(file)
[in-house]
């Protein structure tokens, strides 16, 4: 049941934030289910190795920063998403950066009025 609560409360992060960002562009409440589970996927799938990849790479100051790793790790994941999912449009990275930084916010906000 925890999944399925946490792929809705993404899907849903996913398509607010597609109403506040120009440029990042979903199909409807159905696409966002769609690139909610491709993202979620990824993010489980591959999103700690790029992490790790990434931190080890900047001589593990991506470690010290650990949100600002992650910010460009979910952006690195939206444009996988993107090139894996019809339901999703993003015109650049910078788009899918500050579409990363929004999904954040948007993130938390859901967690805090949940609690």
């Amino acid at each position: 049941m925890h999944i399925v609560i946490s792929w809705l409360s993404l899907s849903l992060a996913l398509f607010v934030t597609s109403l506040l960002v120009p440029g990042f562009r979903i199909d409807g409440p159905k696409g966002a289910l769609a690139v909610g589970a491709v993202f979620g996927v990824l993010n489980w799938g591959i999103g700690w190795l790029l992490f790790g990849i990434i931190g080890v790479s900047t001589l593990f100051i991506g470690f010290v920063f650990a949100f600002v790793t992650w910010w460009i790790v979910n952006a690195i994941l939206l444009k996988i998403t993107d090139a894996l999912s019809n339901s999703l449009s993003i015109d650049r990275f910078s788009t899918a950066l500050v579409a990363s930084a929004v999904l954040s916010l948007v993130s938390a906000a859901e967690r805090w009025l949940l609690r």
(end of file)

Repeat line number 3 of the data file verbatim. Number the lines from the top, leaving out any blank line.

């Amino acid at each position: 049941m925890h999944i399925v609560i946490s792929w809705l409360s993404l899907s849903l992060a996913l398509f607010v934030t597609s109403l506040l960002v120009p440029g990042f562009r979903i199909d409807g409440p159905k696409g966002a289910l769609a690139v909610g589970a491709v993202f979620g996927v990824l993010n489980w799938g591959i999103g700690w190795l790029l992490f790790g990849i990434i931190g080890v790479s900047t001589l593990f100051i991506g470690f010290v920063f650990a949100f600002v790793t992650w910010w460009i790790v979910n952006a690195i994941l939206l444009k996988i998403t993107d090139a894996l999912s019809n339901s999703l449009s993003i015109d650049r990275f910078s788009t899918a950066l500050v579409a990363s930084a929004v999904l954040s916010l948007v993130s938390a906000a859901e967690r805090w009025l949940l609690r």